Our family lives in a rural area of South Carolina, recently affected by a freak snow storm that shut the area down for a week, and is still affecting our area in other ways more than 10 days later. Our family was much better off than most we knew, but this little test really showed our weaknesses. We thought we were prepared, but we found some holes in our planning that came as a complete surprise. I’ve taken notes, and hope to be better prepared for next time, and hopefully can pass along some advice in the process.
First mistake – not shoveling right away while the snow was fresh and newly fallen, or even while it was falling. This was a mistake because the very first day, the snow was very light, almost pellet-like, and easily brushed away with a broom or any form of shovel, no machinery needed. However, we let it sit a day, in which it partially thawed, and then froze overnight in subfreezing temperatures into a solid mass that did not thaw for ten days. Had we shoveled, swept, and dug out the very first day, we would have had clean walkways, accessible vehicles, a clear driveway and sidewalk. Instead, we experienced the inaccessibility of two of our vehicles, and treacherous injury-inviting conditions everywhere we walked.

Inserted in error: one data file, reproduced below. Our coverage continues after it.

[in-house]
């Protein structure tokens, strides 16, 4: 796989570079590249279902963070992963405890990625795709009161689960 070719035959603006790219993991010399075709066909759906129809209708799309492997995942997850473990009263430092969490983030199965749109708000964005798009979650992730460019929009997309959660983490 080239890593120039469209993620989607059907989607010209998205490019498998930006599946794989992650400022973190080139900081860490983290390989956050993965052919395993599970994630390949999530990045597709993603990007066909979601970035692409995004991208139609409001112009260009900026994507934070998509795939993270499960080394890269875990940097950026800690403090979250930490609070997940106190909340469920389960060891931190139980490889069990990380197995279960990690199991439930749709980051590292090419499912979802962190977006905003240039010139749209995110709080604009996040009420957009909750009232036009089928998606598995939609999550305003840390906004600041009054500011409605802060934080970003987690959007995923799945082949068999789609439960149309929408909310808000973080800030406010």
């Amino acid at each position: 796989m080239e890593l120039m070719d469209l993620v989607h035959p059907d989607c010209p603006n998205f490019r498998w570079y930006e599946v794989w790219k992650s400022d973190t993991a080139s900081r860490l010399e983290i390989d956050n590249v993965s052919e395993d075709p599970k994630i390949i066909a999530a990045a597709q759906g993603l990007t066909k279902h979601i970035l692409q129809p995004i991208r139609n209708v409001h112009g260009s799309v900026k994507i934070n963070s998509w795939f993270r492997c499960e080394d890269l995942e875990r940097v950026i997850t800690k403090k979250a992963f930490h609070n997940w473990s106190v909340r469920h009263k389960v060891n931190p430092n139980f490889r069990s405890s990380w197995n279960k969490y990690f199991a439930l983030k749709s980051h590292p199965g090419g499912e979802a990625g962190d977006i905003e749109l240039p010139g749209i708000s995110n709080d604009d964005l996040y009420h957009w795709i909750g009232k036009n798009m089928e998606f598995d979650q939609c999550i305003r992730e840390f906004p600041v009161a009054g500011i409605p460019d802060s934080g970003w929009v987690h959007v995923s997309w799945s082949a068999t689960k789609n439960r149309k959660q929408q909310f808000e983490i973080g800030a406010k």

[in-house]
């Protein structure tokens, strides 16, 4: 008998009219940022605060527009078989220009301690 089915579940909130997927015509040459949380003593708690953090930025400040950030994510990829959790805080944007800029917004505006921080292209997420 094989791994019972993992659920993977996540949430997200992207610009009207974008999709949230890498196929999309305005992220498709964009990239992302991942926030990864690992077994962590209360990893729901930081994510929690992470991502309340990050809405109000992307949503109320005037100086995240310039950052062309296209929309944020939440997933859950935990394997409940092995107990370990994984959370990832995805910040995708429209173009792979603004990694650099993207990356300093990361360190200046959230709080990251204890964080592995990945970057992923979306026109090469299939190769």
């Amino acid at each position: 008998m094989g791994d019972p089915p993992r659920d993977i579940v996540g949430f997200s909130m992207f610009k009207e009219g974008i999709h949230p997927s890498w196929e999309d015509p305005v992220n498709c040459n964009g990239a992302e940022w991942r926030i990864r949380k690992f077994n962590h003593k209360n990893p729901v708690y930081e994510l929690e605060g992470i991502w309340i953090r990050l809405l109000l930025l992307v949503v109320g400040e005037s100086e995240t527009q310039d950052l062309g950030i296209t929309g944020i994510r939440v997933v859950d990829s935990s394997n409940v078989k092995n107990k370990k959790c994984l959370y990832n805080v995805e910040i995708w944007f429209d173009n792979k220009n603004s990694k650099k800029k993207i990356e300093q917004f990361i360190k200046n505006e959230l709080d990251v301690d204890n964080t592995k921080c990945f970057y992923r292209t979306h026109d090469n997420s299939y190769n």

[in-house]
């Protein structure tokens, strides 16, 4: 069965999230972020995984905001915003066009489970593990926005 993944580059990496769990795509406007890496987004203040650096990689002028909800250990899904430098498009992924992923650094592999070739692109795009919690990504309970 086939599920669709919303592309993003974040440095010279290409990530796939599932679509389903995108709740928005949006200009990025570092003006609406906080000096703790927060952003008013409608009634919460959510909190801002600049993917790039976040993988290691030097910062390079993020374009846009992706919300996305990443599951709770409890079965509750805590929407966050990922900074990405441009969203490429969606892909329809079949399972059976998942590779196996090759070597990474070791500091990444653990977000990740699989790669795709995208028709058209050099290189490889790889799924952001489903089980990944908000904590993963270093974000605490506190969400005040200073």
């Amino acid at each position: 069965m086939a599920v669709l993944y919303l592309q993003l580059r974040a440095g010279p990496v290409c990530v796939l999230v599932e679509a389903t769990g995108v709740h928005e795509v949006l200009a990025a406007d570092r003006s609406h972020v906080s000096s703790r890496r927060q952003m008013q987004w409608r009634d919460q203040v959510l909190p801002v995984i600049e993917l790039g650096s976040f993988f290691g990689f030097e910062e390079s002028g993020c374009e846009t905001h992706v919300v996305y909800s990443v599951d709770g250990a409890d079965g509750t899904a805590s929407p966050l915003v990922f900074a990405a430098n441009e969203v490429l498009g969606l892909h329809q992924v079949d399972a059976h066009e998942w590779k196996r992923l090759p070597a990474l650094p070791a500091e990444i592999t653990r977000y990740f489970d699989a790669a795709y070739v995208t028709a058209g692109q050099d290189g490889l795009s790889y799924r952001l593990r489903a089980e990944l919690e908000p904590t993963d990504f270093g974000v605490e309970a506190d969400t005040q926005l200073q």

Second mistake – when the snow started falling, that’s when we needed to move our vehicles to the most accessible point in our drive area. Instead, we had one very reliable front wheel drive vehicle parked behind our house, on the down side of a slope, encased in ice, surrounded by solid ice, unable to move. Even if we could have moved it, we found the battery died after a couple of nights of subfreezing temperatures, and the front of the vehicle was pointed away from where we could reach it to jumpstart with another vehicle, so it wasn’t going anywhere until it thawed. Another full size vehicle, with a full tank of gas and great tires, pointed the wrong way on the back side of the driveway, encased in ice and also on top of a solid ice driveway, unmoveable. Only one, a large 4-wheel drive truck, full of gas and having new tires with great mud and snow grip, plus all the goodies needed to traverse any road conditions, was positioned in a place where it could have left the driveway under its own power, and it had a flat tire. Not just a few PSI flat, but down-on-the-rim, not-going-anywhere flat.